President Barack Obama’s decision to commute the bulk of former U.S. Army soldier Chelsea Manning’s 35-year sentence for leaking classified materials places WikiLeaks founder Julian Assange in the spotlight.
Just five days prior, Assange offered to face criminal charges in the United States if Manning — who provided WikiLeaks with hundreds of thousands of documents exposing secrets about the Iraq War — went free.
“If Obama grants Manning clemency Assange will agree to US extradition despite clear unconstitutionality of DoJ case,” the official Wikileaks account tweeted on January 12.
Melinda Taylor, one of Assange’s attorneys, told the AP on Tuesday that he is “standing by” his promises. Assange confirmed through the official Wikileaks Twitter account he is “happy to come to the US provided all his rights are guaranteed,” on Wednesday.
It’s unclear whether the U.S. Department of Justice has even charged Assange with a crime, let alone demanded Assange’s extradition. There is, however, an outstanding warrant for his arrest in Sweden, where he faces allegations of sexual assault.
British police have vowed to arrest Assange if he steps foot outside Ecuador’s embassy in London, where he fled over four years ago, and has remained ever since.
Taylor, who is based in the Netherlands, noted on Twitter that the U.S. has “consistently affirmed its ongoing national security prosecution” against her client without saying whether he faces extradition.
Assange’s legal representative in the U.S., Barry Pollock, told The Intercept he is still working to clarify the WikiLeaks founder’s legal status by asking the DOJ to respond officially. “I hope it will soon,” he wrote in an email. “Mr. Assange welcomes President Obama’s decision to commute Chelsea Manning’s sentence. … Likewise, publishers of truthful information serve the public interest, promote democracy, and should not be prosecuted.”
In response to questions from The Intercept about charges against Assange, Department of Justice National Security Spokesperson Marc Raimondi declined to comment, but pointed to public statements made by former Attorney General Eric Holder in 2010. Holder has said the DOJ launched an “active, ongoing criminal investigation” on December 29, 2010, which the Eastern District of Virginia U.S. attorney’s office maintained was still ongoing in March of 2013.
The Electronic Privacy Information Center has been fighting the Justice Department to release files relating to its surveillance of Wikileaks supporters in an ongoing Freedom of Information Act lawsuit. While the legal advocacy organization hasn’t secured any new documents, the FBI said an investigation was still ongoing as recently as March of 2015.
Though never confirmed, there are hints of a sealed indictment against Assange. In 2012, Wikileaks published a leaked email sent by a top official working at private intelligence contractor Stratfor indicating he had seen a sealed indictment. A spokesperson for Stratfor told The Intercept the firm doesn’t have any further comment on the leaked emails at this time.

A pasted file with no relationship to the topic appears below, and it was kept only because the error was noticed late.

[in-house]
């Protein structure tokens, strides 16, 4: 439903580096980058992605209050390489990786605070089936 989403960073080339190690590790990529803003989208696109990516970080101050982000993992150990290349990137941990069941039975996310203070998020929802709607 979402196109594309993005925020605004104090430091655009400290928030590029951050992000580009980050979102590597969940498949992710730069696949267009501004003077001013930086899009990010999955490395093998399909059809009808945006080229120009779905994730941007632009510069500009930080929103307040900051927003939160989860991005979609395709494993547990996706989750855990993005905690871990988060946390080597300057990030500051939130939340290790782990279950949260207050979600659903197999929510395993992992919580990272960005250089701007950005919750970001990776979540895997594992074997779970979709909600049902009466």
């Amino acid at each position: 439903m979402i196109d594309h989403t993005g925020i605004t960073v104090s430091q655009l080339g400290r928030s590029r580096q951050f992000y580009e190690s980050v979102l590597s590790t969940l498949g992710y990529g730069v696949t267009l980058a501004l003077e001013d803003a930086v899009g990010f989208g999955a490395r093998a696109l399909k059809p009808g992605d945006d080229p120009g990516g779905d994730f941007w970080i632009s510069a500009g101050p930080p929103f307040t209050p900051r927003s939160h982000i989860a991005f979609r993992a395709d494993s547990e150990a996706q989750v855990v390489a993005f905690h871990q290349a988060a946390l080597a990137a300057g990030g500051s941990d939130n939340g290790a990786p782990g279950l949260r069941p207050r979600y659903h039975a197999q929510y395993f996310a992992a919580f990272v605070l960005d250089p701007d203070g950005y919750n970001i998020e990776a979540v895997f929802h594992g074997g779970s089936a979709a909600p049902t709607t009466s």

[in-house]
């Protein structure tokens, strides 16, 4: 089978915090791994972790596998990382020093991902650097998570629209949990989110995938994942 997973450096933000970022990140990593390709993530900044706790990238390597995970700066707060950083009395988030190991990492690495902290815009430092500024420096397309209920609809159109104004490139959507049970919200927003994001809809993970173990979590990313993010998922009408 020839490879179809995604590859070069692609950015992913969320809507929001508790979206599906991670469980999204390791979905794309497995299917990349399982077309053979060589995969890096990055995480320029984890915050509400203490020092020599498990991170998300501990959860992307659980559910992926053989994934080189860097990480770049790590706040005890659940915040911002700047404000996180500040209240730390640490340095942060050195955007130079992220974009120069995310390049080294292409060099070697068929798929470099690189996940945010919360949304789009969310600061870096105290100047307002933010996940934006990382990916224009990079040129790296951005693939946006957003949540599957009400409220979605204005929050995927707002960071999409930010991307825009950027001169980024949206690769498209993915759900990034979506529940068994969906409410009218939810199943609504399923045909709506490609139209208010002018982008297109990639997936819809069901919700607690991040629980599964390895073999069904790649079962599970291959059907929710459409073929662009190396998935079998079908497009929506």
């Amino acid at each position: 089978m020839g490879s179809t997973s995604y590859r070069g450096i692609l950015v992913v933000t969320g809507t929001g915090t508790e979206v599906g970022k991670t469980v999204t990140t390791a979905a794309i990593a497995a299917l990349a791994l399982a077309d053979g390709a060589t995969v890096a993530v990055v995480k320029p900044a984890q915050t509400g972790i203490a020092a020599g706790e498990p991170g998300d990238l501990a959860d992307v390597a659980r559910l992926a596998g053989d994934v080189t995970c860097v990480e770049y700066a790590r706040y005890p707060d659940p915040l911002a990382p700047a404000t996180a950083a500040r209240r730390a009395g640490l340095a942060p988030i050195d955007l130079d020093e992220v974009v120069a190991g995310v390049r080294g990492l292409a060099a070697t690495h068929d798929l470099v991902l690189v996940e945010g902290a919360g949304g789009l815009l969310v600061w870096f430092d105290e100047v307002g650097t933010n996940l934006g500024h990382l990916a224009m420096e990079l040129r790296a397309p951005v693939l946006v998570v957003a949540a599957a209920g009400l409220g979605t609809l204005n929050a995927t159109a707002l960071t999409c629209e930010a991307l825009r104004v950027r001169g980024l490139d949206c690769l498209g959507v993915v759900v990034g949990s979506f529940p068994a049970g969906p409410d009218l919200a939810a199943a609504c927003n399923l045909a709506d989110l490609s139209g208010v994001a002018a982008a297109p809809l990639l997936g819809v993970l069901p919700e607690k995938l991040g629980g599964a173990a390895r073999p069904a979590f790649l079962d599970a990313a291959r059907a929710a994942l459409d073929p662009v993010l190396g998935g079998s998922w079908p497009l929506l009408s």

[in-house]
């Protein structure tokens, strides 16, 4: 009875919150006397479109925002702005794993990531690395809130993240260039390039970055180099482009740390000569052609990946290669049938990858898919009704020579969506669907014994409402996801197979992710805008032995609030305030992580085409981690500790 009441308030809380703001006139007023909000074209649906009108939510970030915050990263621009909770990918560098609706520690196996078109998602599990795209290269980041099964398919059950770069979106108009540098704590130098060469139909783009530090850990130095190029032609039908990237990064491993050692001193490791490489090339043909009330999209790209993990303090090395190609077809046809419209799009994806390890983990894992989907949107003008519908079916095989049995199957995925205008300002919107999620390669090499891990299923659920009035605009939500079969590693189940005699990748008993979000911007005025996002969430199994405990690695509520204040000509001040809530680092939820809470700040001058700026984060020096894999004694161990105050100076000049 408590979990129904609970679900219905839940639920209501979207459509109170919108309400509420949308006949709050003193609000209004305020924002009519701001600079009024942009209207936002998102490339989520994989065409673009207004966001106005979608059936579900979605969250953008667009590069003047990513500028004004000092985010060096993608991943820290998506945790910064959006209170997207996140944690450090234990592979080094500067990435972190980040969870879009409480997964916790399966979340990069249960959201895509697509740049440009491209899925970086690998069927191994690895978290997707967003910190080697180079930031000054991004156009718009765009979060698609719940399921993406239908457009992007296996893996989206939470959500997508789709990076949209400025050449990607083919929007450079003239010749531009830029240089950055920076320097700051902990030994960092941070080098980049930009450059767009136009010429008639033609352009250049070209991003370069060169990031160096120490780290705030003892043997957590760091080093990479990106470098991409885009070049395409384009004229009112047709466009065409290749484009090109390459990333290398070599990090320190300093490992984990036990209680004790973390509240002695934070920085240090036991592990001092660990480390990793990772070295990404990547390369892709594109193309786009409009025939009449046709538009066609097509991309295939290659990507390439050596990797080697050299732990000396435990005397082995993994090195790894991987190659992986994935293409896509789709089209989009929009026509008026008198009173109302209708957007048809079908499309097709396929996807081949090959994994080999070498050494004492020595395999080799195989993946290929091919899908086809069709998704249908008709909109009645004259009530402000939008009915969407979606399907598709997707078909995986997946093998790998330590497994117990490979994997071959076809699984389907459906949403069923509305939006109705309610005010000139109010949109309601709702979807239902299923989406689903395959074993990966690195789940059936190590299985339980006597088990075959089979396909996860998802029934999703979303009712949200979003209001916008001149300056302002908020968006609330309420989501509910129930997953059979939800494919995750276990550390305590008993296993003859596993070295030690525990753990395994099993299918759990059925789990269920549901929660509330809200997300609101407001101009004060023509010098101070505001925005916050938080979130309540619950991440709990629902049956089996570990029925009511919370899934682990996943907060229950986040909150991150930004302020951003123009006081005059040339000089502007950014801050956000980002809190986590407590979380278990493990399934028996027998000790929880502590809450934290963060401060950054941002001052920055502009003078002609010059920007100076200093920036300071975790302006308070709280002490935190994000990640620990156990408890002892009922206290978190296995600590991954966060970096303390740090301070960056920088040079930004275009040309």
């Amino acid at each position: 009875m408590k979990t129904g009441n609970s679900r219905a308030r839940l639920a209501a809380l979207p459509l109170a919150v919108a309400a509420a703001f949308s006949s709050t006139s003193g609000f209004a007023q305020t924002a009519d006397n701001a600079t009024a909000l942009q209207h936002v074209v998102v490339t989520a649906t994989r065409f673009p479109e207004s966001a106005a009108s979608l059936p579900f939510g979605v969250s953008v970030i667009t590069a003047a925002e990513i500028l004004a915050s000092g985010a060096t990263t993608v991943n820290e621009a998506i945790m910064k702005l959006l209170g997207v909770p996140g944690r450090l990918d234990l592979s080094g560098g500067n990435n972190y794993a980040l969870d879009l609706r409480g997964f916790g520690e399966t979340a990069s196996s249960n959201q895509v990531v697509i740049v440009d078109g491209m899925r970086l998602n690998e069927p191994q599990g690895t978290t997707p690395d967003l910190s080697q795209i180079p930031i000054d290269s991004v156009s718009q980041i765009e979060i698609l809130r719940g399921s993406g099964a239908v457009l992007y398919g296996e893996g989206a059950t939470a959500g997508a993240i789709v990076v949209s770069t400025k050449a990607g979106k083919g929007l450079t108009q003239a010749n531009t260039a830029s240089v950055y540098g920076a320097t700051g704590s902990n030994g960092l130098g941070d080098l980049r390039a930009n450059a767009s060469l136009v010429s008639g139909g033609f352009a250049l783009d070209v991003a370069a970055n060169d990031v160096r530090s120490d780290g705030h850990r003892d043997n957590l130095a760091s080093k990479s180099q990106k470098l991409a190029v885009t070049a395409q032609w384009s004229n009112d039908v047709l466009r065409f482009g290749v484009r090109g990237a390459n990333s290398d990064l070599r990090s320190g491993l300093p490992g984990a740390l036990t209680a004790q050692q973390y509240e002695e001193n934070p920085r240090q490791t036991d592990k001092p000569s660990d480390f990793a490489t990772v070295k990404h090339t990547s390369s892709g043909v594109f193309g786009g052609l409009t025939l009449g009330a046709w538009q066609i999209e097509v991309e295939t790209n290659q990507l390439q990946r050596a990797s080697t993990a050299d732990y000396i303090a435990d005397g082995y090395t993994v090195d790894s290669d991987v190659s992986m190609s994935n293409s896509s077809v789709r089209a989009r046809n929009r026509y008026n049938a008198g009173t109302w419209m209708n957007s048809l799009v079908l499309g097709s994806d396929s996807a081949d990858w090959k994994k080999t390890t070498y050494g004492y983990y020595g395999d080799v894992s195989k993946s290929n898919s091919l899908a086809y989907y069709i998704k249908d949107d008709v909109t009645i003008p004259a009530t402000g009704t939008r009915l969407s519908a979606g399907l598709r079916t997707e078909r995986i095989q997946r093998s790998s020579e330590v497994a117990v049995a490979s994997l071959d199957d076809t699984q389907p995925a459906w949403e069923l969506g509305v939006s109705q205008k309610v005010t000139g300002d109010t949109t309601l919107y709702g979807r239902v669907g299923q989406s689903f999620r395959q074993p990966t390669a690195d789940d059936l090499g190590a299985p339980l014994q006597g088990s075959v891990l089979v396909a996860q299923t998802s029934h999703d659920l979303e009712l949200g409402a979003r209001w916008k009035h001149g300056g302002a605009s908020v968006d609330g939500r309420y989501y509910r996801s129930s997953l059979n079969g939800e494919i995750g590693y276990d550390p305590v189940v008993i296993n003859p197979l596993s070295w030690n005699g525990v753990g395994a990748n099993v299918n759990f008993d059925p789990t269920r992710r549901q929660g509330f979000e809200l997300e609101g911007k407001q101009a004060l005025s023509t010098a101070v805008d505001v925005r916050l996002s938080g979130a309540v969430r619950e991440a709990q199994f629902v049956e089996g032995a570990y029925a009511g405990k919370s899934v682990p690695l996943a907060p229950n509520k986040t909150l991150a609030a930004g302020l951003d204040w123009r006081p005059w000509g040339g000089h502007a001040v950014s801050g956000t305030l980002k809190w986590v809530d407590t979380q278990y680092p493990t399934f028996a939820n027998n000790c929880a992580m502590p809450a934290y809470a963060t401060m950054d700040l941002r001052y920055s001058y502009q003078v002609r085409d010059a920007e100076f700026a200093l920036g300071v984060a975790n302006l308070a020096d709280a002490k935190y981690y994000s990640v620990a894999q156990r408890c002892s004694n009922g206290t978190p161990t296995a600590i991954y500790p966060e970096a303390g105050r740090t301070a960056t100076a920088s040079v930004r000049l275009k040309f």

Michael Ratner, Assange’s former attorney, who is now deceased, told the Huffington Post in June 2013 it was “more likely than not” that the Department of Justice had prepared a secret indictment.
“U.S. officials in the Bradley Manning pre-trial proceedings admitted that the target of the DOJ grand jury is seven civilians, including the founders and managers of WikiLeaks,” Assange told the Huffington Post.
However, not everyone is so sure. “It’s very unlikely he’s under indictment,” Matthew Miller, a former Department of Justice spokesperson told The Intercept during a phone interview. Miller, currently a partner at Vianovo, a strategic advisory firm, was a spokesperson for Eric Holder during the time of the Manning prosecution and Assange investigation.
“There’s a reading of the Espionage Act that might lend itself to supporting that type of charge — possessing classified information. But that would be such an aggressive interpretation of the law that could set all kinds of terrible precedents, like on what the media can do,” he said. “It would likely be held unconstitutional as a clear violation of the First Amendment.”
Miller said the only way he could imagine a charge sticking would be if Assange had helped Manning take the documents. There’s no public evidence that’s the case; Manning has always said she downloaded everything herself and transferred it all to Assange later.
Instead, Miller said he feels Assange is using the United States as a “bogeyman” — or as an excuse to avoid facing sexual assault charges in Sweden. His case is more sympathetic if he is in danger of a criminal charge in the U.S. for publishing classified documents, as many other media outlets have also done. “He should go face the prosecutors” in Sweden, Miller said.
Assange insists he’s fighting back against the Obama administration’s poor record on whistleblower protection. “Journalists, publishers, and their sources serve the public interest and promote democracy by distributing authentic information on key matters such as human rights abuses, and illegal acts by government officials,” Assange wrote in a statement. “In order for democracy and law of rule to thrive, the Government should immediately end its war on whistleblowers and publishers, such as Wikileaks and myself.”